Our younger son all dressed up too, for a formal party earlier this spring

Our front window in the living room facing south where early each spring my husband starts the seeds for our garden to be: The plant to the side is a gardenia. The fragrance is amazing- but it is too cold where we live to have them outside. The photo by the camel is of my husband and myself at Amu Zuhair's farm, overlooking the Jordan Valley- and Nablus. That is where the name Annab comes from. It is of the land. A heritage that our children are proud of, even though they are not loud about it.

Because of my Christian background, I cherish that all the Annab men enjoy doing carpentry. I find it highly symbolic- even though they don't!

And my lovely daughter is a painter- all grown up and married and building her own life in her own way as we all do.

This photo is from my daughter's new home. She likes to paint things from photos I have taken. This painting is from a photo I took of her years ago down in Aquaba on the Red Sea. She is a very talented artist and has won prizes for her work. Her portrait is looking down at her grandmother- my mother who is an amazing gardener and a very loving woman. Notice the pillows at my mother's back- traditional Palestinian embroidery.

Flowers in our garden

Youngest son and his father

Jaffar in our garden

Annie in our garden with Argos our dog

Argos on the back terrrace using flowers in a pot for a pillow.

Irises out front

My youngest son loves to build things. he spends hours at his father's work bench tinkering with various things. He has built several electric guitars out in our garage. My husband carefully researches every project his children want to do, and is then able to better help them. The kids do most of the work, but its a good idea to have someone older and wiser- and well informed- to help out when needed.

In many little ways, subtle ways, gentle ways, civilized ways, sometimes even silent ways we gracefully pass on the word... and it spreads like laughter at a table full of good family and friends...


Friday, May 9, 2008

A good priority

...will return
by Ismail Shammout

Given a choice between blogging about our garden- and simply being in our garden, it is obvious which I choose!

I feel badly not to have posted more here. Every day I do think of it, of different themes I might explore. And then every day there are distractions, too many articles to read, too much laundry to sort, letters to write, poems to dream of, meals to be made, emails to answer, dishes to wash, doorbells, phone calls, errands to run... and family to enjoy... and then there is simply stepping out into our garden and letting go of everything to simply be in the garden- marveling.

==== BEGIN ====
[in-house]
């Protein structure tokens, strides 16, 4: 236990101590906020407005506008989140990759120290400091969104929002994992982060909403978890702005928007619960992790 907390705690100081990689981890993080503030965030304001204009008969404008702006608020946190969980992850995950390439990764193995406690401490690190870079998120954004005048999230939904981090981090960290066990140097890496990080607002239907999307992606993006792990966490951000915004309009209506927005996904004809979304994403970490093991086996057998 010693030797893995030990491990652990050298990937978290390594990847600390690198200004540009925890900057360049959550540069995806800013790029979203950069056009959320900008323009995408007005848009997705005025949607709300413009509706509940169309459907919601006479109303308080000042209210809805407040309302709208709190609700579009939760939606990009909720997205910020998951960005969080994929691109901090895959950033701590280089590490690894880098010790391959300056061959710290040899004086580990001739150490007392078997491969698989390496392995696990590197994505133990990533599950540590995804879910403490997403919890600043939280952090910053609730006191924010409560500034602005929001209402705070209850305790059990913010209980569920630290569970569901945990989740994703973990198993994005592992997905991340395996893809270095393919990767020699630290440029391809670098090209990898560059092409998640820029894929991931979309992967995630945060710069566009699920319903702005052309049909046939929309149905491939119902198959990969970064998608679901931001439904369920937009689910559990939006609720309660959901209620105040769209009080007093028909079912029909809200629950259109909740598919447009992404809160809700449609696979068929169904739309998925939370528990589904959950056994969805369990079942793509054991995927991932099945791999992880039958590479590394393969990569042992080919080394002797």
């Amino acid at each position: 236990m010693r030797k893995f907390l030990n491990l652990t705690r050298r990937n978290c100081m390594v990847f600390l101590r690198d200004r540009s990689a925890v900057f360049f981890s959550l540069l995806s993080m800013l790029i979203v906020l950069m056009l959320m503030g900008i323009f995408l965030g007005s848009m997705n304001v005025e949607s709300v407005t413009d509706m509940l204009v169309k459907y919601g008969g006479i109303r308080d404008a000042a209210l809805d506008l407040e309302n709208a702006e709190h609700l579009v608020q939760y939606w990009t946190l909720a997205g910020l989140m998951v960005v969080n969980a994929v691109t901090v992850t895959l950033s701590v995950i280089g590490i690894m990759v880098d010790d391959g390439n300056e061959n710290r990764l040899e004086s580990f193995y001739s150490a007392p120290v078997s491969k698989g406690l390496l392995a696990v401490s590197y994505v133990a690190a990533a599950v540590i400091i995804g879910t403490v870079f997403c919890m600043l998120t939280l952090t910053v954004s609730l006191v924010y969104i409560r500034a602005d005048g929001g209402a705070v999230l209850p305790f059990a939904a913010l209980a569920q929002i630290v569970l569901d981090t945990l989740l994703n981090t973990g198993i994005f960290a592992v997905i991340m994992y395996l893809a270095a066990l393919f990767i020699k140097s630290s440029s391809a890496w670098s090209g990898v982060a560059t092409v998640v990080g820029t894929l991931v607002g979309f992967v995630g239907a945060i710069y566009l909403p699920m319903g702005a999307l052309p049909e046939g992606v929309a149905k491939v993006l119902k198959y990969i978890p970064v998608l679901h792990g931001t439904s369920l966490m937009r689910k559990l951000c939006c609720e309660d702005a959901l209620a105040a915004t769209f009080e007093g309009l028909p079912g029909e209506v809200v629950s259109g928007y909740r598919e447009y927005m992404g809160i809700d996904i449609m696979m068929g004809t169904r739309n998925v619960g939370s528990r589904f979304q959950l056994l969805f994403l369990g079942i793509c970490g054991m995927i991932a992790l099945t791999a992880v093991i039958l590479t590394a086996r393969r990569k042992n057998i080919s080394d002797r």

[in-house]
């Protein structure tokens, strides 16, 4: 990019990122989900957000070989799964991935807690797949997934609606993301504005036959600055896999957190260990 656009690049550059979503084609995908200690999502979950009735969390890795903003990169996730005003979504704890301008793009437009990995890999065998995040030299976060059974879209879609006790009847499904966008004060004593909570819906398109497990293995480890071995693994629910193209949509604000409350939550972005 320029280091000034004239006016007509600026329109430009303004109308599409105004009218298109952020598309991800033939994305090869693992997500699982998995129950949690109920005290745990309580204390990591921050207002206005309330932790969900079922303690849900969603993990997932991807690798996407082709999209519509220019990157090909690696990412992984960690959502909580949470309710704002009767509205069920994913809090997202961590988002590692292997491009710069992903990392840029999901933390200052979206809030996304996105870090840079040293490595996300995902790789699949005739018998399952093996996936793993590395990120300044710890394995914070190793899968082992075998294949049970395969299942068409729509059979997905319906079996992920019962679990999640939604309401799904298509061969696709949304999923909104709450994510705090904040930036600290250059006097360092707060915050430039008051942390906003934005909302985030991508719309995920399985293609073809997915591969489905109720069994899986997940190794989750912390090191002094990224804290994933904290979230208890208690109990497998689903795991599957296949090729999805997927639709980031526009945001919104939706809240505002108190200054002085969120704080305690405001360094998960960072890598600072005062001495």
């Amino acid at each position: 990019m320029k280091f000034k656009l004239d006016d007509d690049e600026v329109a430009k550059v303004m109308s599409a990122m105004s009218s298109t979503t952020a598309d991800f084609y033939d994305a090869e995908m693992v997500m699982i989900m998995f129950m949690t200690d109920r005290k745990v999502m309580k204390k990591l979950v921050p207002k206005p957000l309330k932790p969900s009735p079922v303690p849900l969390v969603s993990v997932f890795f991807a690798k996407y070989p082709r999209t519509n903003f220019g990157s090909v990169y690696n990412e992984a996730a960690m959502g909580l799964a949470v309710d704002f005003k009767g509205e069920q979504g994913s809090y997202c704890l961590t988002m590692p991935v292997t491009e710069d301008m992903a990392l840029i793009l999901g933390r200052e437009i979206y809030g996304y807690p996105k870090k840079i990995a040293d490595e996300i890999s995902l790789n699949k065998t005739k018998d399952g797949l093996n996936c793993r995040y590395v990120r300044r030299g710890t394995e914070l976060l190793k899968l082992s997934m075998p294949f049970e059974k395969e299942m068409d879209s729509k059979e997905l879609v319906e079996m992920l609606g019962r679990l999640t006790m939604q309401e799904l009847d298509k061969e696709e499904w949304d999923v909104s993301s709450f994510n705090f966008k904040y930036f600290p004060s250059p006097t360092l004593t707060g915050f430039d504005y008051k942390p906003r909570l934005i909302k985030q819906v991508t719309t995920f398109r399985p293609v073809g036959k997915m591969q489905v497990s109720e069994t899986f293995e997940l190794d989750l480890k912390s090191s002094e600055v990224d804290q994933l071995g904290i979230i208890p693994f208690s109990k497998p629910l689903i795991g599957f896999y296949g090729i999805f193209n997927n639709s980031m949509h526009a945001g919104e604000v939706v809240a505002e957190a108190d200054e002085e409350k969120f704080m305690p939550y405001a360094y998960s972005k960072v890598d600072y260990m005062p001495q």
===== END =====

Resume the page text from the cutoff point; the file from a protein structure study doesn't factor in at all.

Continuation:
It's already May.

Spring in Palestine
by Ismail Shammout

This week many people world wide are commemorating the ongoing Nakba, the huge tragedy where so many Palestinian men, women and children have lost their homes and gardens- and their freedom. There is a flurry of attention on the topic but only briefly it seems, as it is already being pushed aside again by other compelling stories, and a very dangerous status quo remains the same with Zionists very much owning and directing the conversation in America.... Zionists really are talented propagandists. They are also adept at knowing how to reach into America's mainstream to draw in sympathy and support for their "cause". Tragically most Americans simply do not understand what a scam it all is, and how much trouble and sorrow and confusion and suffering Israel creates day after day after day.

On yahoo pictures this week I caught a glimpse of a huge key, a giant key made of metal to symbolize the Palestinian Refugees' Right of Return.

There are also pictures of Palestinians holding keys, wearing keys, making wooden key souvenirs. Its a good theme- simply home and the right to return. No political party or religion can own it- or trade it way. It simply is, and obviously it is getting bigger and bigger.

(Blog Updated 7-20-2009 with new photo from